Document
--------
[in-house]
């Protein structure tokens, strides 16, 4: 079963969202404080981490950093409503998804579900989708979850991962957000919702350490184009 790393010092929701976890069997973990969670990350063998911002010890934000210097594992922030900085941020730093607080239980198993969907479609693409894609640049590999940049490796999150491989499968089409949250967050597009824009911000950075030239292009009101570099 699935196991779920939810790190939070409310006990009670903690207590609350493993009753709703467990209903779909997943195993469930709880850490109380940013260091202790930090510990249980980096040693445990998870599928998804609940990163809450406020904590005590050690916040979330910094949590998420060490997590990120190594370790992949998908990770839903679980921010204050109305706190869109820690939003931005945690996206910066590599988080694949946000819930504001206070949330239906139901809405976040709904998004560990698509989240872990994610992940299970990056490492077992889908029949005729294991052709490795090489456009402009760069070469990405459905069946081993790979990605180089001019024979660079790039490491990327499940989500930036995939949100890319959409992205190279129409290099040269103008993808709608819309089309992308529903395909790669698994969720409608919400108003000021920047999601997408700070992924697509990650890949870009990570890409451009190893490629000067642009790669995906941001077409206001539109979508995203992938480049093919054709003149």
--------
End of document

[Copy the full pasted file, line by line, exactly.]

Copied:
[in-house]
């Protein structure tokens, strides 16, 4: 079963969202404080981490950093409503998804579900989708979850991962957000919702350490184009 790393010092929701976890069997973990969670990350063998911002010890934000210097594992922030900085941020730093607080239980198993969907479609693409894609640049590999940049490796999150491989499968089409949250967050597009824009911000950075030239292009009101570099 699935196991779920939810790190939070409310006990009670903690207590609350493993009753709703467990209903779909997943195993469930709880850490109380940013260091202790930090510990249980980096040693445990998870599928998804609940990163809450406020904590005590050690916040979330910094949590998420060490997590990120190594370790992949998908990770839903679980921010204050109305706190869109820690939003931005945690996206910066590599988080694949946000819930504001206070949330239906139901809405976040709904998004560990698509989240872990994610992940299970990056490492077992889908029949005729294991052709490795090489456009402009760069070469990405459905069946081993790979990605180089001019024979660079790039490491990327499940989500930036995939949100890319959409992205190279129409290099040269103008993808709608819309089309992308529903395909790669698994969720409608919400108003000021920047999601997408700070992924697509990650890949870009990570890409451009190893490629000067642009790669995906941001077409206001539109979508995203992938480049093919054709003149």